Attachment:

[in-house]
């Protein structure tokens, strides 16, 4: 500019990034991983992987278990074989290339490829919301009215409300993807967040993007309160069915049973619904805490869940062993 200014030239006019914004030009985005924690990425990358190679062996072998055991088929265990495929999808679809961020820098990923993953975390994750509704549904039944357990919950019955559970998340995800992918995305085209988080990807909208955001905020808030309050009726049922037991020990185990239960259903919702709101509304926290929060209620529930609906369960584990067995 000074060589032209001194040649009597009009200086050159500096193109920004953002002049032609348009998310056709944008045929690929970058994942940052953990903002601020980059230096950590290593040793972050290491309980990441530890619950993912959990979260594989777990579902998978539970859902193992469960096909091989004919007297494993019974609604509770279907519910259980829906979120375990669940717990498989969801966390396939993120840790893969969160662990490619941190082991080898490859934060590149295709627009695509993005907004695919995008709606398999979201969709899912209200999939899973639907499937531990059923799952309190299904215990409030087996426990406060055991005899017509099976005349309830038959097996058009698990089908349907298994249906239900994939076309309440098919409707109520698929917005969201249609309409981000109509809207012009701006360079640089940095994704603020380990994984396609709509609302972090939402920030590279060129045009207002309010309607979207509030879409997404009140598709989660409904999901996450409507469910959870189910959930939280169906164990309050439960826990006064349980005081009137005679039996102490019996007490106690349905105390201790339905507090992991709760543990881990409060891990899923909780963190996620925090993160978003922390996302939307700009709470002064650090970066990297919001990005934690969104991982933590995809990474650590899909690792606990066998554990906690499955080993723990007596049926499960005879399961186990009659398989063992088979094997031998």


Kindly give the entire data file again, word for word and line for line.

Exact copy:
[in-house]
């Protein structure tokens, strides 16, 4: 500019990034991983992987278990074989290339490829919301009215409300993807967040993007309160069915049973619904805490869940062993 200014030239006019914004030009985005924690990425990358190679062996072998055991088929265990495929999808679809961020820098990923993953975390994750509704549904039944357990919950019955559970998340995800992918995305085209988080990807909208955001905020808030309050009726049922037991020990185990239960259903919702709101509304926290929060209620529930609906369960584990067995 000074060589032209001194040649009597009009200086050159500096193109920004953002002049032609348009998310056709944008045929690929970058994942940052953990903002601020980059230096950590290593040793972050290491309980990441530890619950993912959990979260594989777990579902998978539970859902193992469960096909091989004919007297494993019974609604509770279907519910259980829906979120375990669940717990498989969801966390396939993120840790893969969160662990490619941190082991080898490859934060590149295709627009695509993005907004695919995008709606398999979201969709899912209200999939899973639907499937531990059923799952309190299904215990409030087996426990406060055991005899017509099976005349309830038959097996058009698990089908349907298994249906239900994939076309309440098919409707109520698929917005969201249609309409981000109509809207012009701006360079640089940095994704603020380990994984396609709509609302972090939402920030590279060129045009207002309010309607979207509030879409997404009140598709989660409904999901996450409507469910959870189910959930939280169906164990309050439960826990006064349980005081009137005679039996102490019996007490106690349905105390201790339905507090992991709760543990881990409060891990899923909780963190996620925090993160978003922390996302939307700009709470002064650090970066990297919001990005934690969104991982933590995809990474650590899909690792606990066998554990906690499955080993723990007596049926499960005879399961186990009659398989063992088979094997031998």